Finally, the last heavy week may involve 300 pounds for 2–4 reps for 3–6 sets. The final week may be a recovery week where the load drops or stays at 300 pounds for 1 rep for 3 sets.

In this example, the volume has changed (total number of reps performed), but the load has increased. In the subsequent intermediate mesocycles, the person can increase the weight for the different phases.


A cyclist may be preparing for a 100-mile bike ride in 3 months. Perhaps the course will entail multiple sections of ascending hills. They may start with varying their rides throughout the week to include hill training, sprint work, and a longer distance ride.

Gradually, as the competition draws near and during the mesocycles, the distances will increase while the intensity of the cycling workouts will decrease.


A runner is preparing for a 5K. They have run farther than this in the past but want to improve their speed. They may perform the same training scheme as the cyclist (hill training, sprint intervals, and a 5K run).

However, in this case, the intensity may increase as training continues but for shorter distances during runs.


Periodization can be helpful for a variety of athletic endeavors, such as weightlifting, cycling, and running.

When working toward a fitness goal, most people end up exercising only at moderate intensities, neither allowing the body to adapt to higher intensities nor allowing the body to recover at lower intensities.

The result is a lack of improvement, also known as plateauing.

For general fitness and nonprofessional athletes, periodization training can be an excellent way to vary training and keep progress from plateauing while decreasing the risk of injury.

Another benefit for athletes, especially the linear periodization progression, is tapering the load at the end of the mesocycle. This can reduce the risk of injury between the training phase and the competition, when the risk of injury can be greater (8).


Periodization can decrease the risk of overtraining and injury, maximize strength, speed and endurance, and help combat training burnout.

Some of the difficulties of periodization include planning intensity and duration to avoid overtraining. In addition, it is difficult to achieve multiple peaks during a training season (1).

Periodization deals with the physical aspects of training to avoid excessive overload. However, it does not take into account the psychological stressors that can occur with training for competition.

High emotional stressors have been correlated with increased injury rates in athletes (10).


With periodization, it can be difficult to avoid overtraining. It can also be difficult to achieve multiple peak performance modes during a training season. Finally, periodization does not account for psychological stressors that increase the risk of injury.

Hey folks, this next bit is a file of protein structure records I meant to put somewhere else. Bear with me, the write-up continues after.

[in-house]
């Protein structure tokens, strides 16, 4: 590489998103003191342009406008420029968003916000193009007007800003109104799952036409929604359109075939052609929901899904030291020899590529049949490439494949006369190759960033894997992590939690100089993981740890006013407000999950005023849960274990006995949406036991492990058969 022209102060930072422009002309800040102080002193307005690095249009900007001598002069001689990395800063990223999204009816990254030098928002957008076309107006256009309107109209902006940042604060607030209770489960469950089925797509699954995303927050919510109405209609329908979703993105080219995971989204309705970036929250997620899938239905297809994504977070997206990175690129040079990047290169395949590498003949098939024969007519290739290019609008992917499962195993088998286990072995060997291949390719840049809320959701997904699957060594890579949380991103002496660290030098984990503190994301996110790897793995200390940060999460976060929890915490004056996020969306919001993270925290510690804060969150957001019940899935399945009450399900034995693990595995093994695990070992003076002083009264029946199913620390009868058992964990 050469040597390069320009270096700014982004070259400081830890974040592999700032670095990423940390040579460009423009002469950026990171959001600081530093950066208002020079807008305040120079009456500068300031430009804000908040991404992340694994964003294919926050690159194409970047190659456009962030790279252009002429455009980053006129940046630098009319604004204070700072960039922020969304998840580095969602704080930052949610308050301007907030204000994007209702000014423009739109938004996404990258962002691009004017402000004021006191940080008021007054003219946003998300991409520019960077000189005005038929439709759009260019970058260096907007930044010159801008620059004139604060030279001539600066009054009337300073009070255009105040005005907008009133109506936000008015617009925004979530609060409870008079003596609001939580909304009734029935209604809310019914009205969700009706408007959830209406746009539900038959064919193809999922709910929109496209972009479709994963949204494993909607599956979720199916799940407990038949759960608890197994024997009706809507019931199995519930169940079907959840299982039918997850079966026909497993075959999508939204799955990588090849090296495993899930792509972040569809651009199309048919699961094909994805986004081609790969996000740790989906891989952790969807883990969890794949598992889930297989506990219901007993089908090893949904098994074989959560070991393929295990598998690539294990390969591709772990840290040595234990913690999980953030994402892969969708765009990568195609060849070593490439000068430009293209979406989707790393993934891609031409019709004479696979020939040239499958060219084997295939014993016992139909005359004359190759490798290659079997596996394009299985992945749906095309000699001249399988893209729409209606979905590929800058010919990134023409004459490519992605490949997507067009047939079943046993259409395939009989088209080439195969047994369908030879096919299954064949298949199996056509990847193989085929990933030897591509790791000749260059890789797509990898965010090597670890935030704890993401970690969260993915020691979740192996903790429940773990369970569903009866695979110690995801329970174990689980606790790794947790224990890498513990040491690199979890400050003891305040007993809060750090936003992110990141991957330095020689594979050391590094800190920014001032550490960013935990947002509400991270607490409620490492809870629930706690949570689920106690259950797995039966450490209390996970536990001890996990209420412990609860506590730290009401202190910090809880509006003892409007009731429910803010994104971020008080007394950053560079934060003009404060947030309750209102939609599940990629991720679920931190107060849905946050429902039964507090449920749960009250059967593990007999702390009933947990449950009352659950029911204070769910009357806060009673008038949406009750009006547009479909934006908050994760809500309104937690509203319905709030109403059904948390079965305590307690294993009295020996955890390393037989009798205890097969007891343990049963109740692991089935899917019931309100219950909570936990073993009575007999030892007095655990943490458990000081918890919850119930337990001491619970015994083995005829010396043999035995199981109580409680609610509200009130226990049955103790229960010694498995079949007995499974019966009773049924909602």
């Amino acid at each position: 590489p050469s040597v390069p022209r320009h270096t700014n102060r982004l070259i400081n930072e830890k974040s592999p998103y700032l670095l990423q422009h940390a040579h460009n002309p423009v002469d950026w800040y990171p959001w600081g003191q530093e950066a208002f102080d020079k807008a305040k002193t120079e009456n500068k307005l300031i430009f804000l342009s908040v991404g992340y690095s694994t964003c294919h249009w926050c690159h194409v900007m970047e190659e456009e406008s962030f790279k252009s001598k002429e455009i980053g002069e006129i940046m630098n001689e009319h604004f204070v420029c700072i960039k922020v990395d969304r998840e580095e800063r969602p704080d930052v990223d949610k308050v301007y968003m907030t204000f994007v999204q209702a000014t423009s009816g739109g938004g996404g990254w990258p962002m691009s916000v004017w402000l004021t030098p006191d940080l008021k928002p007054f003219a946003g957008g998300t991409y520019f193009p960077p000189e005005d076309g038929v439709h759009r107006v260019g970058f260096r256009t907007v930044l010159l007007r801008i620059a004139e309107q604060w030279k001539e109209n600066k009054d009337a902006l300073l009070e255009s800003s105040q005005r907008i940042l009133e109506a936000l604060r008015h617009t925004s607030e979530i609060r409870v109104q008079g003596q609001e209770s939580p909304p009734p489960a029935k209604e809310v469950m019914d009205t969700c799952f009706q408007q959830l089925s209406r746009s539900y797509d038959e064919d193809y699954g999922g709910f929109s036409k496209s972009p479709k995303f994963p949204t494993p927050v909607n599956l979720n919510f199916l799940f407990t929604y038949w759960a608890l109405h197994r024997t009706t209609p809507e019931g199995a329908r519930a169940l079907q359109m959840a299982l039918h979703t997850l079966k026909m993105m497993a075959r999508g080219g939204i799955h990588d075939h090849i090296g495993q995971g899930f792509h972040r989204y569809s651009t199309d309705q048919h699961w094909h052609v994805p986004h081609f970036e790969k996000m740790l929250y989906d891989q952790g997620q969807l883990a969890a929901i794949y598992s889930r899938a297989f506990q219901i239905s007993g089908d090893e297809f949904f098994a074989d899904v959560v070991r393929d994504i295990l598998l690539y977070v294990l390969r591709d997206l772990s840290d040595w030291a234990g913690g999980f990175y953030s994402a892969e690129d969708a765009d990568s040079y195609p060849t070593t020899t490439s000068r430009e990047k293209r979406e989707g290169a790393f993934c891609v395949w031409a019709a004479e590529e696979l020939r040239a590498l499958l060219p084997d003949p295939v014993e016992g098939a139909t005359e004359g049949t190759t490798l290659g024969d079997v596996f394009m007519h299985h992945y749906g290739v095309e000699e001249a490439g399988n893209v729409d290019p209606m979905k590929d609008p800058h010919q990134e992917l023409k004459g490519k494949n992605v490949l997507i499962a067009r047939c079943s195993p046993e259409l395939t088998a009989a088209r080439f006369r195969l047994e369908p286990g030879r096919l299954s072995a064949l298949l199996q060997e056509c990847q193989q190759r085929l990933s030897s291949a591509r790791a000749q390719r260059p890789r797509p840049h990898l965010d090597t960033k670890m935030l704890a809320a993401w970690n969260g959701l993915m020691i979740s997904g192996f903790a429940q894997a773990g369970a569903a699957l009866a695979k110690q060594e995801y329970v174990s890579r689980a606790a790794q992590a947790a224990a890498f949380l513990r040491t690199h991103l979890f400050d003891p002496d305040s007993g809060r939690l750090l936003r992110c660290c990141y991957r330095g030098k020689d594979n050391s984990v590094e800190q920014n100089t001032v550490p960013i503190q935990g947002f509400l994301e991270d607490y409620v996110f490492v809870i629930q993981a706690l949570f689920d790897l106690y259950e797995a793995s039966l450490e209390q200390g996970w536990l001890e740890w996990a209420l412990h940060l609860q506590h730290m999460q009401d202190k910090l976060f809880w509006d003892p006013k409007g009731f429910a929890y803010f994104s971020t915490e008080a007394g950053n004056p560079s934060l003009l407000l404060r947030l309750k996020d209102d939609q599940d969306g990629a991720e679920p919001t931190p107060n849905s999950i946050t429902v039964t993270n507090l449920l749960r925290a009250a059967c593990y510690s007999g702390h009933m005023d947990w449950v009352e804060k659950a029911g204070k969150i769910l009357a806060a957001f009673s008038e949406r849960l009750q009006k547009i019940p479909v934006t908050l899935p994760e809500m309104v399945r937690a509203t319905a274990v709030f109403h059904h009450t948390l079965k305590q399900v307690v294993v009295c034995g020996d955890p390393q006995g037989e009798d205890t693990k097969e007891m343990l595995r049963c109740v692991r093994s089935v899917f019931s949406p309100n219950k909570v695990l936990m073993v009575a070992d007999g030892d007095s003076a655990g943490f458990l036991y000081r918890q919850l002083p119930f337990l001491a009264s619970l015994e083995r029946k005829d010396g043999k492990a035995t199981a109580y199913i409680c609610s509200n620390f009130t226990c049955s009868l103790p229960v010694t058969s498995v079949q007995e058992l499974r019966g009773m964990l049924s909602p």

Periodization can be good for many people wanting to be better athletes or improve their fitness. However, it may not be as helpful for athletes who have frequent competitions in a season.

They may benefit from a maintenance program during the competitive season and a program that focuses on sport-specific skills.


Periodization may not be helpful for athletes competing in frequent competitions during a season. However, it may be beneficial during the off-season.

Begin with a timeline for when you want to achieve a certain goal. This is your macrocycle.

Then, break your time up into intermediate phases, working on specific physical attributes such as strength or endurance. Ideally, focus on one at a time. This is considered the mesocycle.

In each phase, divide your weekly training sessions to address those attributes at different volumes and intensities.

The important part is to make sure to incorporate weeks into your program that account for recovery at lower intensities or volumes.

It may be helpful to hire a coach to help you build structure and reduce the risk of overtraining.


Periodization can be incorporated into a fitness routine by setting a timeline for achieving a certain goal and then breaking that timeline into smaller cycles to focus on specific training goals.

Periodization is a way for athletes to maximize training gains for peak performance, decrease the risk of injury, and prevent training from getting stale. General fitness enthusiasts and amateur athletes can also use this training plan.

Periodization involves adjusting variables during workouts to improve performance. It also involves adjusting the volume of training to constantly challenge the body.

Periodization applies to anyone preparing for a competition or who wants to vary their workouts to constantly force the body to adapt.

However, the amount and intensity of exercise have to be monitored to avoid overtraining.

Nevertheless, periodization can be applied to a variety of different exercise activities to keep them fresh and foster improvement in training.